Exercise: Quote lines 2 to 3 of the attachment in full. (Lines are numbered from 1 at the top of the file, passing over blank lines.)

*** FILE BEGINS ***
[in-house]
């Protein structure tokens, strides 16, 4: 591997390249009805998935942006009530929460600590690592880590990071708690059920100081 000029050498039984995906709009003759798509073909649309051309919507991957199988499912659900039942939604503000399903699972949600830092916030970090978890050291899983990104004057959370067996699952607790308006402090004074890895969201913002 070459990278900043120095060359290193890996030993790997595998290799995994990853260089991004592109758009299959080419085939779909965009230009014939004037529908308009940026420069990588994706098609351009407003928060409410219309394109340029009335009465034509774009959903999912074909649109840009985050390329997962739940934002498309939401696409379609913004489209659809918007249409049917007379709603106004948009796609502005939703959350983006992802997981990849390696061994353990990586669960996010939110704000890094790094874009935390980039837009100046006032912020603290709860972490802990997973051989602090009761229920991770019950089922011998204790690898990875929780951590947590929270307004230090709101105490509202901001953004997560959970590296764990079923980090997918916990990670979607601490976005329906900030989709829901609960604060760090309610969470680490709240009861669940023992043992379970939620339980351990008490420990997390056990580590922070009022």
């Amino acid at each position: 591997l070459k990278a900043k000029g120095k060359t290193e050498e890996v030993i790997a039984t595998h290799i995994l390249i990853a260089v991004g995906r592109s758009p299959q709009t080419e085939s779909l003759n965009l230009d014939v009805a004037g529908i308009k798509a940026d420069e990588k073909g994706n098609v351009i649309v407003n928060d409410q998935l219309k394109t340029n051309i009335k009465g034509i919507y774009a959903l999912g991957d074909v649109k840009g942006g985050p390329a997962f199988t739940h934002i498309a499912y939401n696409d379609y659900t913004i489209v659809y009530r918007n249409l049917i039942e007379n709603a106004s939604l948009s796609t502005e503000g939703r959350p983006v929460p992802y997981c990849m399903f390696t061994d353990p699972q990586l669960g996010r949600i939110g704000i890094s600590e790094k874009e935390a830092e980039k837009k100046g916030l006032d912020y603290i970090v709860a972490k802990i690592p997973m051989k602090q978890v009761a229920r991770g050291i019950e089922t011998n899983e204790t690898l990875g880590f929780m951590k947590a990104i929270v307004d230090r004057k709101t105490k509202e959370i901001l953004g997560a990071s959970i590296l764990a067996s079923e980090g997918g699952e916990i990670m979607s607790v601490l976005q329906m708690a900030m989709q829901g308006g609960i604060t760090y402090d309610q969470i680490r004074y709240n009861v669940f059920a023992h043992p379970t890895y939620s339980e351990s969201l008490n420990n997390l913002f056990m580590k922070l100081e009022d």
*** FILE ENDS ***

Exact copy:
């Protein structure tokens, strides 16, 4: 591997390249009805998935942006009530929460600590690592880590990071708690059920100081 000029050498039984995906709009003759798509073909649309051309919507991957199988499912659900039942939604503000399903699972949600830092916030970090978890050291899983990104004057959370067996699952607790308006402090004074890895969201913002 070459990278900043120095060359290193890996030993790997595998290799995994990853260089991004592109758009299959080419085939779909965009230009014939004037529908308009940026420069990588994706098609351009407003928060409410219309394109340029009335009465034509774009959903999912074909649109840009985050390329997962739940934002498309939401696409379609913004489209659809918007249409049917007379709603106004948009796609502005939703959350983006992802997981990849390696061994353990990586669960996010939110704000890094790094874009935390980039837009100046006032912020603290709860972490802990997973051989602090009761229920991770019950089922011998204790690898990875929780951590947590929270307004230090709101105490509202901001953004997560959970590296764990079923980090997918916990990670979607601490976005329906900030989709829901609960604060760090309610969470680490709240009861669940023992043992379970939620339980351990008490420990997390056990580590922070009022």
């Amino acid at each position: 591997l070459k990278a900043k000029g120095k060359t290193e050498e890996v030993i790997a039984t595998h290799i995994l390249i990853a260089v991004g995906r592109s758009p299959q709009t080419e085939s779909l003759n965009l230009d014939v009805a004037g529908i308009k798509a940026d420069e990588k073909g994706n098609v351009i649309v407003n928060d409410q998935l219309k394109t340029n051309i009335k009465g034509i919507y774009a959903l999912g991957d074909v649109k840009g942006g985050p390329a997962f199988t739940h934002i498309a499912y939401n696409d379609y659900t913004i489209v659809y009530r918007n249409l049917i039942e007379n709603a106004s939604l948009s796609t502005e503000g939703r959350p983006v929460p992802y997981c990849m399903f390696t061994d353990p699972q990586l669960g996010r949600i939110g704000i890094s600590e790094k874009e935390a830092e980039k837009k100046g916030l006032d912020y603290i970090v709860a972490k802990i690592p997973m051989k602090q978890v009761a229920r991770g050291i019950e089922t011998n899983e204790t690898l990875g880590f929780m951590k947590a990104i929270v307004d230090r004057k709101t105490k509202e959370i901001l953004g997560a990071s959970i590296l764990a067996s079923e980090g997918g699952e916990i990670m979607s607790v601490l976005q329906m708690a900030m989709q829901g308006g609960i604060t760090y402090d309610q969470i680490r004074y709240n009861v669940f059920a023992h043992p379970t890895y939620s339980e351990s969201l008490n420990n997390l913002f056990m580590k922070l100081e009022d």